University of Bolton students at the gates of ‘fantastic’ renovation ideas for Watling Gate, Timperley

Messenger Newspapers: The students outside Watling Gate The students outside Watling Gate

A GROUP of students are playing their part in plans to breathe new life into a decaying listed building in Timperley University of Bolton students recently presented their renovation designs for the Watling Gate building in Timperley to a panel of building and preservation experts.

The panel consisted of Trafford Conservation officer, Elizabeth Read; Senior surveyor, Paul Adshead; and two members of the Watling Gate Restoration Group, Cllr Jacki Wilkinson and treasurer for the group, Joan Hennessy.

Cllr Wilkinson said: ‘The students have done a fantastic job of developing plans for how Watling Gate could be used once restored.

“It was very heartening to see their genuine enthusiasm for the project and the building itself. I would like to wish all the students every success in their studies and future careers.’ Watling Gate, in Newton Park, is a grade II listed building that has fallen into disrepair over the years.

It was recently made a North West Association of Civic Trust building at risk, for 2014, a move which is hoped will attract funding for the renovations of the building in the near future.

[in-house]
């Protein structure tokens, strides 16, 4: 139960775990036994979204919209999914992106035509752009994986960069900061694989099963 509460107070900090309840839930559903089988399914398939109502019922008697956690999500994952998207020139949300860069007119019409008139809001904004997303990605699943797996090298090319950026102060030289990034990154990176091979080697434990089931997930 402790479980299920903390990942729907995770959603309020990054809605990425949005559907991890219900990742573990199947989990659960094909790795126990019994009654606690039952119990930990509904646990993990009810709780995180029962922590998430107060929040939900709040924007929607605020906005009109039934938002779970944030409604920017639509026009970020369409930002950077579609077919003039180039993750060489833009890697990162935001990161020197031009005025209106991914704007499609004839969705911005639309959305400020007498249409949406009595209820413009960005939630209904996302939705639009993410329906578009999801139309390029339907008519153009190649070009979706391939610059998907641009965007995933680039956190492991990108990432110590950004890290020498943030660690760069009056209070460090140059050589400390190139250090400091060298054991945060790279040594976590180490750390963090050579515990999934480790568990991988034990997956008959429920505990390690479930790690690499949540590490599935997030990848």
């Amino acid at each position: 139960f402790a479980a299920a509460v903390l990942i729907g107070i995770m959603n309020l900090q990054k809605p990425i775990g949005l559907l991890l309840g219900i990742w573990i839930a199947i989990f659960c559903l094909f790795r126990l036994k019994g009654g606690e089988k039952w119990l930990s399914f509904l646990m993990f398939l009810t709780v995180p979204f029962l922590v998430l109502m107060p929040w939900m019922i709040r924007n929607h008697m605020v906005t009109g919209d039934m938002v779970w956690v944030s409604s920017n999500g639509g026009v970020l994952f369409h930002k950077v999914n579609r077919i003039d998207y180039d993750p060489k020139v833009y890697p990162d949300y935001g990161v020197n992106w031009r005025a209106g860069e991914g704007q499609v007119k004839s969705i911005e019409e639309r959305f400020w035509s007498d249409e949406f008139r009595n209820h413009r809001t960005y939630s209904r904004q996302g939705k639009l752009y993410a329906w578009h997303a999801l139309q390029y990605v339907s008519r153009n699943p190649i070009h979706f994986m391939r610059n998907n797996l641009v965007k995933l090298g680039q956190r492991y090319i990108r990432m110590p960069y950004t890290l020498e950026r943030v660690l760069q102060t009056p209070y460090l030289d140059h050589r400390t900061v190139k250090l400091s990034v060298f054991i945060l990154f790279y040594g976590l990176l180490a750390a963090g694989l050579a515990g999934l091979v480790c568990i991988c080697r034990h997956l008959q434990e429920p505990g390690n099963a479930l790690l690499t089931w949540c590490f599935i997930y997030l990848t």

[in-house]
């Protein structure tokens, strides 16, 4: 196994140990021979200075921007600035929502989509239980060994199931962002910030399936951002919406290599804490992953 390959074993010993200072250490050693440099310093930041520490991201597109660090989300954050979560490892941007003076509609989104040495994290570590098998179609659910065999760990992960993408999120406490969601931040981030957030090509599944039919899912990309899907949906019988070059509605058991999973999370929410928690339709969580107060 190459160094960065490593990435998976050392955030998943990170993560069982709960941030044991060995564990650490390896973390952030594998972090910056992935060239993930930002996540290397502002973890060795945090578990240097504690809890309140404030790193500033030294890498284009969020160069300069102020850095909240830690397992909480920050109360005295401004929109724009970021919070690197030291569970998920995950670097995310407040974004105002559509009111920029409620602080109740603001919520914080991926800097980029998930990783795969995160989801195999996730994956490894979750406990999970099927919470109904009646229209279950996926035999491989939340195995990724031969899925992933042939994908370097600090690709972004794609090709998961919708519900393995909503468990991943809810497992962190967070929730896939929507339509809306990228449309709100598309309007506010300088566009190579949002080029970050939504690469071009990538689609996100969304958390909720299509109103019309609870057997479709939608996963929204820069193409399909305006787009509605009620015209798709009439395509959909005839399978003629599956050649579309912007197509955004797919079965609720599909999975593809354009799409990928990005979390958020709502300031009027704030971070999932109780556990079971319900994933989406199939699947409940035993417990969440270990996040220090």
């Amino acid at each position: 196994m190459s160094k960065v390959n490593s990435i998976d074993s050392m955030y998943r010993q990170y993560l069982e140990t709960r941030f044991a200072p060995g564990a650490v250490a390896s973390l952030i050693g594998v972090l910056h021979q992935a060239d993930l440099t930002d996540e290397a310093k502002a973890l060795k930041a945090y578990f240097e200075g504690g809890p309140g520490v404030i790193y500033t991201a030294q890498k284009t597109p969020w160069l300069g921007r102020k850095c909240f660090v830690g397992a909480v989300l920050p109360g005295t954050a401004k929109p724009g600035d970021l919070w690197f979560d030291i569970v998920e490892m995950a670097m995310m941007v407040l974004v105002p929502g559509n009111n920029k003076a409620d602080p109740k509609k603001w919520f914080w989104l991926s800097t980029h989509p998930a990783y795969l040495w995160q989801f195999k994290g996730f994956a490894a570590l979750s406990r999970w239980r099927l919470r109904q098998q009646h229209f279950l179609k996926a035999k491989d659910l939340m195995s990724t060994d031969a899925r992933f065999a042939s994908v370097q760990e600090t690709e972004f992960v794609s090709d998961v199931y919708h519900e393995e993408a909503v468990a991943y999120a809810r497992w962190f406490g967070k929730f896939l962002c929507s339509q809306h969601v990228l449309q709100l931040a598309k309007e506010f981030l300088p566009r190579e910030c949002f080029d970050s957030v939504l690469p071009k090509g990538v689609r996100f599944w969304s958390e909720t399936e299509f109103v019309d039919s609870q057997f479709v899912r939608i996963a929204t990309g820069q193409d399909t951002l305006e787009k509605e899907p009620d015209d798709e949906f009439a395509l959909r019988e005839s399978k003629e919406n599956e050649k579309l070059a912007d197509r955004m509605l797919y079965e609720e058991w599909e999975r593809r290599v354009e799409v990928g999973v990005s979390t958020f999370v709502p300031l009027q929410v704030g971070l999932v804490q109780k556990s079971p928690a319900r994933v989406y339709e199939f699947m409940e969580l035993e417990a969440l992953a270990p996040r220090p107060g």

It was built in 1904 in the Arts and Crafts style for a Colonel Newton, who was a prominent figure in the community at the time.

Joe Mayo, one of the second year HNC construction and surveying students, said : “It’s not something I’ve ever done before so it’s refreshing to do something residential and listed. The challenge is trying to appreciate how something was built originally and how we build today. It’s helped introduce and develop me with a whole new skillset.”

University of Bolton senior lecturer in built environment, Clive Robinson, is the chairman of the Watling Gate Restoration group and saw a great opportunity for his students.

He said: ‘Watling Gate has proved to be an excellent resource for students to undertake work connected with all their associated modules and has provided an ideal project which is a real life situation.

“The students came up with some really useful alternative community uses for the building including multi use community centre and a day nursery with café for the public.

“The students who have used their professional skills for a worthwhile community project can also add this activity to their CV when applying for jobs in the industry.”

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